Cheap, inexpensive, useful, hydraulic jacks
© Copyright 2018, R. Fleischer
Aboveare two very cheap 'bottle jacks'. Note the 12 inch tall 'square' in the center, and the ruler below. Both are in the photo to give you an idea of size. Jack tops (sometimes called anvils) are often the versatile types that screw-down into the jack pistons and those jack pistons are shown with pressure released, that is, down. Another one of my jacks, not shown here, is very similar, the adaptor top made from a piece of iron pipe, cut with a hacksaw, to make a half round longwise. Nicer than the bent metal type in the right side of the above photo; and is described in this article. The jack on the left side has a top I made from aluminum stock.
Below is a photo of my quite small scissors jack. It is rated at 2 tons! I find this jack quite useful at times. I have made a curved cradle for the top of this jack, as shown. As on my other jacks, the curved cradle is rotatable. This jack cost a bit more than the bottle jack type I discuss in this article; still, this scissors type was cheap.
To make very useful jacks for all sorts of work on your BMW motorcycles, I suggest you purchase a small scissors jack as shown, and also purchase the smallest, cheapest, hydraulic bottle jack at your nearest auto-parts store, WalMart, etc. For the best versatility, if you have a choice, get the shortest one, and get a type that has a screw top that you can extend upwards.
The packaging boxes these come packaged-in typically list an approximate 6 inches of possible lift movement. In actuality, for the one's I have seen, the hydraulic piston will move a bit under 5 inches. These jacks sell for $15 or so, and every one I have seen is made in China. I have yet to see any of them leak or otherwise fail.
Unscrew the top threaded part to its upper limit, if it has such a threaded top part (which I do find useful).
Obtain a piece, several inches long, maybe 4?, of iron pipe (but, read the entire article here...you might want another material or size). I suggest the inside diameter of that pipe to be such that after you cut it, it fits under and slightly around, but not at all snugly, at any frame or swing arm round tubing areas that you might use it at. In particular, the crossover at the forward area of YOUR Airheads' swing arm seems a good size to have it fit loosely around. Note that most monoshock Airheads have a larger diameter crossover, and perhaps you will want to measure one, and make your jack to fit universally. A couple of inches or slightly larger pipe diameter seems OK on the non-monoshock models. Cut the pipe LENGTHWISE to make two halves. I usually do this in the middle, or with a slight bias towards one side; there is no need to have your adaptor be so large as to grip the bike crossover, etc. Clean-up one of these halves ...that means clean up and round the sharp edges. Weld or bolt, or?....that half to the top of the jack, keeping the top threaded part of the jack cooled with a wrapped water-soaked rag if welding.....weld such that the curved piece will be SQUARELY welded to the top. Again...be SURE it is squarely welded, and don't just tack weld it, weld it all around. Some jacks can be drilled and tapped and an aluminum pipe or other piece used, so read onwards. Further, some jacks have their tops be a rotatable anvil unit, and even on a threaded shaft that can be adjusted for height. I find those jacks by far the most versatile. I suggest you do NOT weld your adaptor to the jack anvil if the anvil does not rotate, but you may consider it otherwise too.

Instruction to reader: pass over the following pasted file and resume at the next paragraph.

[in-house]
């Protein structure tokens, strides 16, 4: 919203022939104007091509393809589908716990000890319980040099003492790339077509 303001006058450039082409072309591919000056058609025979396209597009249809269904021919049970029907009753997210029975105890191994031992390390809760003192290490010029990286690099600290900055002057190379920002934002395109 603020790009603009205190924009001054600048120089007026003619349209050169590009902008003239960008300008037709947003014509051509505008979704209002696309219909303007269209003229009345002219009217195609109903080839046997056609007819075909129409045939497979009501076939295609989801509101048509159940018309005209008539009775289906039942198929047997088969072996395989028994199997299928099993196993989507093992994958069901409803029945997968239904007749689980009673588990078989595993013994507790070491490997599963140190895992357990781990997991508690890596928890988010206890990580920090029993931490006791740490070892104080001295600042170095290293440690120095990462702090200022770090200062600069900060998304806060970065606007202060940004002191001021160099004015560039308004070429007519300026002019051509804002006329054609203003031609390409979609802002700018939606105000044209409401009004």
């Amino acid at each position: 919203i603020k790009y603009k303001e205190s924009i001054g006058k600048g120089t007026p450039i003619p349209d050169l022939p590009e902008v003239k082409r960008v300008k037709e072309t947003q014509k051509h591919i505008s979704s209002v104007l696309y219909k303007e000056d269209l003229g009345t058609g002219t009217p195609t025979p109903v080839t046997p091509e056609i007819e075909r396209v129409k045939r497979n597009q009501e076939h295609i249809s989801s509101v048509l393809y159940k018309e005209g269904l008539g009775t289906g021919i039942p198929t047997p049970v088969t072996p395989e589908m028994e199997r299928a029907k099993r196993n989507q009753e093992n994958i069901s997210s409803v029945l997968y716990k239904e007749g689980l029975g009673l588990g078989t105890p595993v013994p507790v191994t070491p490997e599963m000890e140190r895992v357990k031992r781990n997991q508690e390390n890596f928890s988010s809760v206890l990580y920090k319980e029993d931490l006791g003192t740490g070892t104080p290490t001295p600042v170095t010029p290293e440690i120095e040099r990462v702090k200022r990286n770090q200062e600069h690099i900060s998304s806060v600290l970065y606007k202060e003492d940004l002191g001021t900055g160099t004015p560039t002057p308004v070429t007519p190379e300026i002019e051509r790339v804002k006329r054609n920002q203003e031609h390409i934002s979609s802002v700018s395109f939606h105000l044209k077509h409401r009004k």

Just one use for these types of jacks would be to jack up the round tubing rear cross-member, to enable you to move the rear tire a bit off the floor. Very handy when wanting to rotate the rear tire such as to rotate the engine when setting valves, ........and many other chores.
You may need a sturdy piece of wood to have the jack high enough. I have found a 1 inch piece of plywood, and a piece of 4 x 6, to be just right for most Airheads. On one of these many jacks I have modified, I put holes in the corners to enable sturdy mounting of the jack to studs sticking up from various pieces of wood. Let your imagination work for you. I also have small pieces of wood to use at the top of my jacks for various purposes.
Some may prefer to use a taller jack to begin with, with a larger base to the jack (or, make a base). Be cautious, because if the minimum jack height is too tall, you may have troubles using your jack at all.
The first photo contains two relatively recently-made jacks. Neither one has the iron pipe as described, because after some begging, I gave away my last of the iron pipe ones.
The first photo's jack on the left has a undercut (spot faced depression, hidden from view here) under the milled aluminum piece, and a central hole, and I drilled and tapped the jack top piece. It is way overly-fancy. The jack on the right was one I made up in about 10 minutes, crude, and functional. If you make up some sort of jack like these, consider if you need a much larger base, perhaps of heavy metal or maybe a foot square piece of plywood, if so, perhaps bolt the jack to it.
You can also sometimes use a large conventional low floor jack, etc., depending on your bike. For a late model Airhead with the exhaust collector chamber, that chamber is going to prevent you from using the frame cross piece. A jack under the exhaust collector, with a piece of wood, works fine. Many of you have conventional or low-boy large size jacks, if they do not work for you on the motorcycles you own, why not consider the jacks in this article!
One item not shown is that I have pieces of wood that fit the top of these jacks ...and make the top of the jack a flat surface ...so the jack can be used at places like the oil pan, etc, ....and not damage any fins, etc.
© Copyright 2018, R. Fleischer
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Last check/edit: Wednesday, January 17, 2018